The debug window provides information about the state of your patch as it is executing. By setting a break watchpoint, you can look at the suspended execution of your patch to learn more information about its behavior.
Suspending execution of a patcher
- Choose Enable Debugging from the Debug menu
- Set a break watchpoint on a patch cord where you want to know about the execution of a patch
- Perform some action so that a message flows through the patch cord.
- As soon as a message is about to travel through the patch cord, Max will stop executing, begin pulsing the patch cord, and open the debug window. At this point you can either step through the patch manually, auto-step through the patch, or continue normal execution.
The debug window toolbar
- Pause lets you pause at any point while you're automatically stepping through a patch.
- Continue will resume normal execution from the point where the patch has been stopped.
- Step steps through your patch by sending a single message through a patch cord.
- Abort stops execution of your patch and returns it to the state where it is waiting for user input.
- Inspect Sender opens the inspector window on the object that is sending a message in the selected line in the debug window's display.
- Show Sender highlights the object that is sending a message in the selected line in the debug window's display.
- Inspect Receiver opens the inspector window on the object that is receiving a message in the selected line in the debug window's display.
- Show Receiver highlights the object that is receiving a message in the selected line in the debug window's display.
Many of the buttons in the toolbar have corresponding menu items in the Debug menu. You may find it easier to use the menu items, particularly the keyboard equivalents.
Understanding the debug window display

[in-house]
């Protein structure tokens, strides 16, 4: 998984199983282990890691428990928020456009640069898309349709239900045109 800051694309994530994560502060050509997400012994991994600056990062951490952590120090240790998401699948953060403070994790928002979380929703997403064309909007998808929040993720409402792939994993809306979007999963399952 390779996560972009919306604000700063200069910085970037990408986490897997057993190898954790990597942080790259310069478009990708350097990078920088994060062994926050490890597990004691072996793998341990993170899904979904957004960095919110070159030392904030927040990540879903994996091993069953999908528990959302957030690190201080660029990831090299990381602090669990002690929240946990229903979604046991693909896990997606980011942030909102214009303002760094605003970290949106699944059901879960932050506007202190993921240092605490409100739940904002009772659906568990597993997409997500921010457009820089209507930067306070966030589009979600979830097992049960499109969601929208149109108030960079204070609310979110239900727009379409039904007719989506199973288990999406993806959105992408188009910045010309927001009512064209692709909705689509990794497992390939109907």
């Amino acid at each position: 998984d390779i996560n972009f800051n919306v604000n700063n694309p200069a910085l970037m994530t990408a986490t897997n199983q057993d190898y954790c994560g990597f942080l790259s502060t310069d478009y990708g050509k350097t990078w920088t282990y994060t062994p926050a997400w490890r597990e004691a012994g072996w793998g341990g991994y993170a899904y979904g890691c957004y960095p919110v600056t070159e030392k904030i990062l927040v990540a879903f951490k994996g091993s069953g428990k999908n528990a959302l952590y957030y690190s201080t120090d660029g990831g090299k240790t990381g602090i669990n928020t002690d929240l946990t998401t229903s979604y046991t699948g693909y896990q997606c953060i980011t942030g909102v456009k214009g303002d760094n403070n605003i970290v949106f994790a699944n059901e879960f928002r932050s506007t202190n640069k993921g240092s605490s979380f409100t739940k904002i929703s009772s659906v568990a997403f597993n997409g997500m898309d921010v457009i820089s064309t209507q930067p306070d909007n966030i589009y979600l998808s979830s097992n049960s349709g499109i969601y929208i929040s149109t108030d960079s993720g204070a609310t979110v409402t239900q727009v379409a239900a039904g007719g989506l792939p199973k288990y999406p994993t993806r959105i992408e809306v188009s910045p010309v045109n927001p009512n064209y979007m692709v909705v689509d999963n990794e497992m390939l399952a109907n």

Each row in the debug window shows a message being sent from a sending object to receiving object. The sender, receiver, message, and arguments are displayed. The row highlighted in green is the message that will be sent next when you invoke the Step command. The current list of rows in the debug window is an execution stack. In other words, each object is sending a message in the middle of receiving an object.
In the example below, the first thing that happened was that a button object send a message to a trigger object. As a result of receiving the , the trigger sent a message to an uzi. As part of the uzi object's handling of the message it received, it in turn sent a message to another trigger object.
This sequence continues until we get to the current execution point shown, where the pack object is about to send a list to the table object. The patch below shows the breakpoint where this will happen in red.
As you step through the patch, you will observe the execution stack grow and shrink.
When the execution of the patch has reached a point where Max is waiting for user input, there will be nothing left in the debug window display, which means the execution stack is now empty.
If you are in the middle of debugging, you cannot operate your patch. In addition, you cannot close the patcher window being debugged, and you cannot quit Max. If these actions interest you more than the debugging process, choose Abort from the Debug menu, and you will be able to operate Max normally again.